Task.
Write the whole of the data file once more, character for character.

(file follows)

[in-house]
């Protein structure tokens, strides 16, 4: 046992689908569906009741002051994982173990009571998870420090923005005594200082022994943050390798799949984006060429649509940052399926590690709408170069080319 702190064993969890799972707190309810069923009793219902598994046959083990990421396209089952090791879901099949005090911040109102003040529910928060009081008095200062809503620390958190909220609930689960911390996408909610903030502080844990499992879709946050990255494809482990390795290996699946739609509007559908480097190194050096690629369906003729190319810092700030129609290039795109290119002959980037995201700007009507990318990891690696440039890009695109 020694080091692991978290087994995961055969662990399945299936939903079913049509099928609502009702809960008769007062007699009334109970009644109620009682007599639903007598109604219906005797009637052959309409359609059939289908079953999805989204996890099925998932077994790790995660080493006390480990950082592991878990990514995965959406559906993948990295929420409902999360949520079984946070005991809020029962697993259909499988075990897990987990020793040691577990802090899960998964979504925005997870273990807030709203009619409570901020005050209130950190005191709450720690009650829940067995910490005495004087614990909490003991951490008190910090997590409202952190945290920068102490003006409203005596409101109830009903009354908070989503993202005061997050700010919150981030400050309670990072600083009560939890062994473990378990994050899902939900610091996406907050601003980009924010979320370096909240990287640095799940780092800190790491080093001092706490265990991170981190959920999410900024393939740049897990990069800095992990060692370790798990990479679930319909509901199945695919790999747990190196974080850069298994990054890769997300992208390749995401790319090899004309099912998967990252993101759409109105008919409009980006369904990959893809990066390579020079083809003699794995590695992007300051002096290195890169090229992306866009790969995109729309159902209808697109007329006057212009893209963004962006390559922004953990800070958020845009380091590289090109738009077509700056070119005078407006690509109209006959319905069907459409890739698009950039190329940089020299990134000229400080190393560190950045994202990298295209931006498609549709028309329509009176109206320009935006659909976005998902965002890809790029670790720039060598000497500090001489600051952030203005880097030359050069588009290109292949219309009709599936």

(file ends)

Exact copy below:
[in-house]
């Protein structure tokens, strides 16, 4: 046992689908569906009741002051994982173990009571998870420090923005005594200082022994943050390798799949984006060429649509940052399926590690709408170069080319 702190064993969890799972707190309810069923009793219902598994046959083990990421396209089952090791879901099949005090911040109102003040529910928060009081008095200062809503620390958190909220609930689960911390996408909610903030502080844990499992879709946050990255494809482990390795290996699946739609509007559908480097190194050096690629369906003729190319810092700030129609290039795109290119002959980037995201700007009507990318990891690696440039890009695109 020694080091692991978290087994995961055969662990399945299936939903079913049509099928609502009702809960008769007062007699009334109970009644109620009682007599639903007598109604219906005797009637052959309409359609059939289908079953999805989204996890099925998932077994790790995660080493006390480990950082592991878990990514995965959406559906993948990295929420409902999360949520079984946070005991809020029962697993259909499988075990897990987990020793040691577990802090899960998964979504925005997870273990807030709203009619409570901020005050209130950190005191709450720690009650829940067995910490005495004087614990909490003991951490008190910090997590409202952190945290920068102490003006409203005596409101109830009903009354908070989503993202005061997050700010919150981030400050309670990072600083009560939890062994473990378990994050899902939900610091996406907050601003980009924010979320370096909240990287640095799940780092800190790491080093001092706490265990991170981190959920999410900024393939740049897990990069800095992990060692370790798990990479679930319909509901199945695919790999747990190196974080850069298994990054890769997300992208390749995401790319090899004309099912998967990252993101759409109105008919409009980006369904990959893809990066390579020079083809003699794995590695992007300051002096290195890169090229992306866009790969995109729309159902209808697109007329006057212009893209963004962006390559922004953990800070958020845009380091590289090109738009077509700056070119005078407006690509109209006959319905069907459409890739698009950039190329940089020299990134000229400080190393560190950045994202990298295209931006498609549709028309329509009176109206320009935006659909976005998902965002890809790029670790720039060598000497500090001489600051952030203005880097030359050069588009290109292949219309009709599936």